Previous coverage of PDSB in The Pointer:
The issues Siddiqui raises have been well-documented, with Isamophobia and anti-Black racism both persistent at PDSB.
Thursday’s statement by NCCM marks the second intervention by the organization on the issue of Peel’s school board. Last month, a statement was released regarding an Islamophobic comment made by the principal of Central Peel Secondary School in Brampton. The individual, Julie DeMaeyer, was suspended after making a “xenophobic and racist” remark at the end of May.
“Only a few weeks ago, NCCM demanded further action in light of alleged Islamophobic remarks made by Principal Julie DeMaeyer of Central Peel Secondary School in Brampton,” the group said in their statement. “While PDSB did agree to instate a Muslim student affairs coordinator and commit to mandating anti-Islamophobia training across the PDSB in response to NCCM’s demands, the reality is that anti-Black racism continues to be pernicious and systemic across PDSB, as has been exposed by Black parents organization, Advocacy Peel.”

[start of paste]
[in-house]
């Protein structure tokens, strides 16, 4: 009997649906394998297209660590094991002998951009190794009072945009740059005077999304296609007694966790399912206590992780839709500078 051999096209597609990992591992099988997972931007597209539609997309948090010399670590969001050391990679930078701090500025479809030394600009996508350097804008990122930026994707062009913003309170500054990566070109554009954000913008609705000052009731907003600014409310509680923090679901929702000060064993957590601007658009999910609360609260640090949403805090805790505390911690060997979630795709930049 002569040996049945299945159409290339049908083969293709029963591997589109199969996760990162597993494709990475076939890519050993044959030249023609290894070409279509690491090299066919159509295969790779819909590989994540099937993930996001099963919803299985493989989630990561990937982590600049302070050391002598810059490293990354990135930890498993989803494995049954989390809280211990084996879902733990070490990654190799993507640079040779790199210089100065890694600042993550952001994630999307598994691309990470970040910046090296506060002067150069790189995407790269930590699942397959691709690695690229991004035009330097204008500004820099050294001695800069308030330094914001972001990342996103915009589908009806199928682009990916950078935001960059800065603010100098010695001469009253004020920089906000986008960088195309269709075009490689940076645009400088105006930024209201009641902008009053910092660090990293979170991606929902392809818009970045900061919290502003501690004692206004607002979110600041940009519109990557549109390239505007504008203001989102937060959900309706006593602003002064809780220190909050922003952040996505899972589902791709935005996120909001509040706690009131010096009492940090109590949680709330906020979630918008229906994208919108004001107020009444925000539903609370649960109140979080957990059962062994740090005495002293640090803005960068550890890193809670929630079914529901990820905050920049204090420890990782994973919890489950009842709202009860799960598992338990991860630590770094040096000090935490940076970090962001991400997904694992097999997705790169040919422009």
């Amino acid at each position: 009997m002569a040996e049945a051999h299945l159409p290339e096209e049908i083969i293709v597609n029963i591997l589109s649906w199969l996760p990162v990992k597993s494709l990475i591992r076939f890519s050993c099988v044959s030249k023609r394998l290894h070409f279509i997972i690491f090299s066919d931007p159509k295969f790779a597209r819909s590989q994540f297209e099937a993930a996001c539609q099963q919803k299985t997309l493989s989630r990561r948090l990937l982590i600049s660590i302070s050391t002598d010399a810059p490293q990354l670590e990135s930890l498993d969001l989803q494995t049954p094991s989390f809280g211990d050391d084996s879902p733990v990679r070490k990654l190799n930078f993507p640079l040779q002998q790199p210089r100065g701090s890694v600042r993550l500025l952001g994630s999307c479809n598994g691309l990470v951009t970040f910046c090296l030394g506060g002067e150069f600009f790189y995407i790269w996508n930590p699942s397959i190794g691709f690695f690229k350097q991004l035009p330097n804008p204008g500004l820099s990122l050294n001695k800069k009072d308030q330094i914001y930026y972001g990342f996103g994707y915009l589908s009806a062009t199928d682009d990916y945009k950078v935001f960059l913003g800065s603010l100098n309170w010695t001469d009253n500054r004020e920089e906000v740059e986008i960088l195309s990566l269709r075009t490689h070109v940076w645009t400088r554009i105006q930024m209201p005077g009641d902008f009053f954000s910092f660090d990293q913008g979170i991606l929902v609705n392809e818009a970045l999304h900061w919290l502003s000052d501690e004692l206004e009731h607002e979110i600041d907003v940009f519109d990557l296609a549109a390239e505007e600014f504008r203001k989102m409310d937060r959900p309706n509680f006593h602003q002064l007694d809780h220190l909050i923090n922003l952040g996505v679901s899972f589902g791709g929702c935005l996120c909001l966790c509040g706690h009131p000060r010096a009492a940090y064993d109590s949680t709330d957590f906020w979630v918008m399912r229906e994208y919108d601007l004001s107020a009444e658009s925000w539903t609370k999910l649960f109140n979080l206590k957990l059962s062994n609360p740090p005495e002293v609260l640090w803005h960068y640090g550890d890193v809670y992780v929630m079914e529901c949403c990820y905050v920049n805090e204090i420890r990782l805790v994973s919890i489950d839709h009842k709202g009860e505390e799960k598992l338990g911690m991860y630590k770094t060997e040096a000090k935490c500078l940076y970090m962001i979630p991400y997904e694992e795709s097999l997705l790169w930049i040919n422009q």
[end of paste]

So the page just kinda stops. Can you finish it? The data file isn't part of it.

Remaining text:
“We stand in solidarity with them.”
PDSB confirmed to The Pointer that the investigation into DeMaeyer is ongoing.
The NCCM is not the only organization to demand change. The Ontario NDP have previously called for a harsher response from the Ministry of Education, while Mississauga Mayor Bonnie Crombie has also addressed the matter.
In response to the Huggins report Crombie said she was “disappointed that the PDSB has not made meaningful progress to address racism and anti-black racism in the governance of our schools and within the board.”
In a statement, Director Joshua said that he “recognize[d] and accept[ed] the very real and serious concerns that are being expressed by members of the community.”
“To date, as a school board, we have not effectively addressed anti-Black racism. We know we must do better. They are right to expect and deserve better from us, as educators,” he said.
He said the board’s implementation of the ministry’s directives would “ultimately speak louder than words,” adding: “we will get it done.” The response then listed eight changes that had been made, including submitting proposed timelines for a de-streaming pilot, ceasing informal suspensions and the establishment of Black graduation coaches in four schools.
A list of actions included in the response from Joshua made reference to Islamophobia, but the rest of Joshua’s written response to National Council of Canadian Muslims spoke only to anti-Black racism.
The response did not address the demand for him to resign.